The Chinese market is in jeopardy for American farmers because Beijing plans to introduce a 25 percent tariff on wheat, soybeans, sorghum and other U.S. agricultural products. Because China is the second-largest market for U.S. agricultural exports, the stakes are high. Sorghum and soy are the two agricultural commodities most dependent on Chinese buyers.
China has moved to retaliate against United States tariffs on Chinese imports with a range of proposed import duties – including 25 per cent on US soybeans and other agricultural products such as cotton, corn, and durum wheat – in an escalating US-China trade war. China intended a direct strike at America's heartland, moving to slap an aggressive 25 percent retaliatory tariff against U.S. soybeans, farm country's most valuable export to China last year, worth $12 billion. U.S. government data shows China purchases 62 percent of soy exports. Exports to China represent almost $20 billion annually for American farmers. With farmers already facing a 12-year low in farm income, a trade war with China could have further damaging effects on agricultural livelihoods in many states.
Soybeans were among 106 U.S. products that China said it would hit with tariffs., less than 11 hours after U.S. President Donald Trump's administration targeted 25 percent tariffs on some 1,300 Chinese industrial technology, transport, and medical products. Soybeans are the number one agricultural export for many U.S. states, and a 25 percent tariff will likely hurt many farms. China imports about $40 billion in soybeans a year, which are crushed to make meal for use in animal food and oil for cooking. About a third of its imports come from the United States. China has the world's largest livestock sector and is projected to buy 97 million tons of soy imports in the 2017/2018 marketing year, nearly two-thirds of the world's soybean exports.
Before China announced its anti-dumping probe, U.S. sorghum exports were on track to be the biggest since 2015, led by sales to China, where sorghum is used to feed hogs and make the alcoholic beverage baijiu. Exports to China in 2017 of 4.6 million tons, valued at $836 million, accounted for 80 percent of all foreign shipments, according to USDA data.
TARIFFS ALSO HIT WHEAT GROWERS
U.S. Wheat Associates (USW) and the National Association of Wheat Growers (NAWG) believe wheat farmers are also going to get hurt by the Chinese tariffs. "People may not know that China imported more than 61 million bushels of U.S. wheat in marketing year 2016/17, making it our fourth largest buyer in the world," said USW Chairman Mike Miller, Ritzville, Wash. "Farmers across the country have invested a lot of money and time over the years to develop a Chinese market that has great potential to buy even more American wheat.Now that effort is in jeopardy at a time when big global supplies have already pushed farm gate wheat prices down to unsustainable levels." "America's wheat farmers are experiencing several hardships and adding a 25 percent tariff on exports to China for U.S. wheat is the last thing we need during some of the worst economic times in farm country," stated NAWG President Jimmie Musick a wheat farmer from Sentinel, Okla. "Continued drought, low prices and trade uncertainty adds pressure to passing a Farm Bill on time as well as creating uncertainty for producers and lenders. In a trade war, agriculture is always the first target.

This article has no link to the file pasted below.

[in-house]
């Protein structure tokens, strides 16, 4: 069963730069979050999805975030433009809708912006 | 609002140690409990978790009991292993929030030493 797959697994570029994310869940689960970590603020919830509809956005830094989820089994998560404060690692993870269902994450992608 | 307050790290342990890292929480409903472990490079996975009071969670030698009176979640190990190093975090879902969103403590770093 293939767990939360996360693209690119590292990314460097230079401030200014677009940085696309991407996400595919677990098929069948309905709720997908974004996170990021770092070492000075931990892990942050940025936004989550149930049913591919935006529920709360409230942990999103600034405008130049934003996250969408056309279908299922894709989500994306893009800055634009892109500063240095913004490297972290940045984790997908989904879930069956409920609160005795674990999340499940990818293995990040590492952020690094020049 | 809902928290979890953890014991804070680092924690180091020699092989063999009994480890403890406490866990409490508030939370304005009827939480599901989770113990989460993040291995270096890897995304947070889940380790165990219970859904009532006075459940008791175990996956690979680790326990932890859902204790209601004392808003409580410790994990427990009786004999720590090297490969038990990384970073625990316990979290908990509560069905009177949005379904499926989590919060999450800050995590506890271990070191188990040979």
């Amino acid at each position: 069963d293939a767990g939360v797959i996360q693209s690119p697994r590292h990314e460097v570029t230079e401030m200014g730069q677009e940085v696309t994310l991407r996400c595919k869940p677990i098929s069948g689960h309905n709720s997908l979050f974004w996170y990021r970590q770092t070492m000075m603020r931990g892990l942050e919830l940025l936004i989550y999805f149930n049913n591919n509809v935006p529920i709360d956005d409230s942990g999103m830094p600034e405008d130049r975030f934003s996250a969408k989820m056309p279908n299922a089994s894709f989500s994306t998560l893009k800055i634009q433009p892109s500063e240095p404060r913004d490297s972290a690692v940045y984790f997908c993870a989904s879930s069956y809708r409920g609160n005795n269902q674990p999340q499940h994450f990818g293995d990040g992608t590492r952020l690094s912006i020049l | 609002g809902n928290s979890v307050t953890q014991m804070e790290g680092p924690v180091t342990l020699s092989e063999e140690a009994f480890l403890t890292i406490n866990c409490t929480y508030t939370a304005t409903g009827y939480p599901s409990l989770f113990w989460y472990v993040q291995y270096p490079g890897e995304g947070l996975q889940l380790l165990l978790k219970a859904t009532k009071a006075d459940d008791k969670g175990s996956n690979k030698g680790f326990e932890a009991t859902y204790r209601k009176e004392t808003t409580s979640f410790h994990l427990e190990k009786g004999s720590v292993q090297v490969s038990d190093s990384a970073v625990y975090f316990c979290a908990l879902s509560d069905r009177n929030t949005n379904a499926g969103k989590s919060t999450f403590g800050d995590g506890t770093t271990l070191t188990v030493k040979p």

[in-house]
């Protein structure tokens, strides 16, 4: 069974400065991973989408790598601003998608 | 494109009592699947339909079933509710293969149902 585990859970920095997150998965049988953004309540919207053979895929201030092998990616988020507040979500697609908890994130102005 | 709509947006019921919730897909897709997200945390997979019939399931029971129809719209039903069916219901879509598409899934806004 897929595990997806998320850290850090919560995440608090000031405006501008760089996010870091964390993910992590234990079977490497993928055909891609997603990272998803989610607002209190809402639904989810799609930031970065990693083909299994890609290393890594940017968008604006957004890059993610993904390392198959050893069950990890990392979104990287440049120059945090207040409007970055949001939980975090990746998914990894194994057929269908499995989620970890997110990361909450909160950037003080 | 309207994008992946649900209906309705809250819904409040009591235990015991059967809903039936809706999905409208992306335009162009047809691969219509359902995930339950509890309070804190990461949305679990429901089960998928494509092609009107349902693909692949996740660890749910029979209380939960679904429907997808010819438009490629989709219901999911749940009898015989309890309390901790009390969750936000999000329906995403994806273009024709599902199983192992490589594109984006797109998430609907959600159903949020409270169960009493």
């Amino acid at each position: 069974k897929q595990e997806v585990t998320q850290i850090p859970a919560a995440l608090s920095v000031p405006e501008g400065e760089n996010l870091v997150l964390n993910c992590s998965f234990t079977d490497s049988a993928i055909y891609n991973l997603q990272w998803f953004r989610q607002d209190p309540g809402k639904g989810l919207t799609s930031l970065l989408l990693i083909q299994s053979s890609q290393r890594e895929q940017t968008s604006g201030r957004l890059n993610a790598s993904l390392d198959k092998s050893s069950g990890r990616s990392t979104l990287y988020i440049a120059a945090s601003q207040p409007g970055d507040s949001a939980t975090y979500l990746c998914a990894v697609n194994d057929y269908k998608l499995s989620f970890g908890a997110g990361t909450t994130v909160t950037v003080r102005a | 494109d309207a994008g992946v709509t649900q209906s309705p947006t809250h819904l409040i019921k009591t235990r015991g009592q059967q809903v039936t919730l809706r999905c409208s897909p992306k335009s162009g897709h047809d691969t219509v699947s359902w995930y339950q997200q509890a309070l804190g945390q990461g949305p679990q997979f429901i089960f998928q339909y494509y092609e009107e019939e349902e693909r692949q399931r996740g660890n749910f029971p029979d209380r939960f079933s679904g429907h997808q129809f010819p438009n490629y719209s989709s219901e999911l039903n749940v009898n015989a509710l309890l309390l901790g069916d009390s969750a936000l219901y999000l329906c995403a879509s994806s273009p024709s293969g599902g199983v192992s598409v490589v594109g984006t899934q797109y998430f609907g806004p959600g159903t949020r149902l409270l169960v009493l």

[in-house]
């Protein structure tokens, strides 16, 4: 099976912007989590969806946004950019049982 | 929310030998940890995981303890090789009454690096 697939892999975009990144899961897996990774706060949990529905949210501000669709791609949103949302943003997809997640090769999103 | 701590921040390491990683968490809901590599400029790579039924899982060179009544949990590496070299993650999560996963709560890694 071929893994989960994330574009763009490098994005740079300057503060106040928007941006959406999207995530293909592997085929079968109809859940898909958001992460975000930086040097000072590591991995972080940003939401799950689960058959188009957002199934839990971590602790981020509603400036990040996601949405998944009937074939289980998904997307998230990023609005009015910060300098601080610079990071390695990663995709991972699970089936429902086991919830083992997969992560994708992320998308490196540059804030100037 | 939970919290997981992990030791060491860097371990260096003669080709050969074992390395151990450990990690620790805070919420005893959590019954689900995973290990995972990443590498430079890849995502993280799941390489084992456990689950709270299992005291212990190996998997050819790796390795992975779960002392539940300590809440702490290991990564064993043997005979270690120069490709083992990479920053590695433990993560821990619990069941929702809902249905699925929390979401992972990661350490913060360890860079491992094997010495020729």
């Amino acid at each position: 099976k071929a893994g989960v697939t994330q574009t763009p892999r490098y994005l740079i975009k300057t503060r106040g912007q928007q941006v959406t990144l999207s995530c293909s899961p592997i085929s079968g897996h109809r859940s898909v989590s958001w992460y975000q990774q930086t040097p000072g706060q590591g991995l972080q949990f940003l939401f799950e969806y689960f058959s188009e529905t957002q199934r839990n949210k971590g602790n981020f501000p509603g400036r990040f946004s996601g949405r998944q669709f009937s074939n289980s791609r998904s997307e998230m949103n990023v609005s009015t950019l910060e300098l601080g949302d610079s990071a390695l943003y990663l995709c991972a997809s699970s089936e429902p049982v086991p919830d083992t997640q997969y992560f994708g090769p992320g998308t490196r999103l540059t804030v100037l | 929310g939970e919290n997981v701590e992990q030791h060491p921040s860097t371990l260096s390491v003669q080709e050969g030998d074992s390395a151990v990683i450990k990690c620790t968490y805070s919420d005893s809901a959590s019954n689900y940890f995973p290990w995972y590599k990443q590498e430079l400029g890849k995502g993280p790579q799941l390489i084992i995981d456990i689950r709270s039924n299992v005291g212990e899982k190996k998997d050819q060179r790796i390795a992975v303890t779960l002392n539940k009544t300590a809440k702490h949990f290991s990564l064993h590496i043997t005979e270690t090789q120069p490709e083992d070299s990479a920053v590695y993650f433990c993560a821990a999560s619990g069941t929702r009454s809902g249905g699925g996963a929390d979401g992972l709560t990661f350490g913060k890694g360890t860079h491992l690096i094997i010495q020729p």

CHINA TO TURN TO LATIN AMERICA
American Soybean Association president and Iowa farmer John Heisdorffer believes the proposed tariffs will have a "devastating effect" on soybean farmers and will likely encourage China to turn to countries like Brazil. Analysts in Brazil and Argentina also says the tariffs could force China to purchase more soybeans and soy-based products from South America. Argentina, the world's No. 3 soy exporter, said it was "analyzing the situation."
Chinese buyers are already paying premiums for soybeans from Brazil, which has expanded plantings and export infrastructure and grows a bean prized for high protein content. Brazil supplied half of China's imports last year while the United States shipped about a third of the total or about 33 million tons.China, whose demand for raw materials increased during rapid economic growth the past two decades, is already the top trade partner for countries ranging from Brazil, Latin America's largest economy and the world's top soybean exporter, to tiny Uruguay.
Trump has directed the U.S. Department of Agriculture (USDA) to create a plan to help farmers cope with the financial damage from tariffs. But while the USDA has promised to step in should the latest tariffs be implemented, it has been vague about how that contingency plan might look.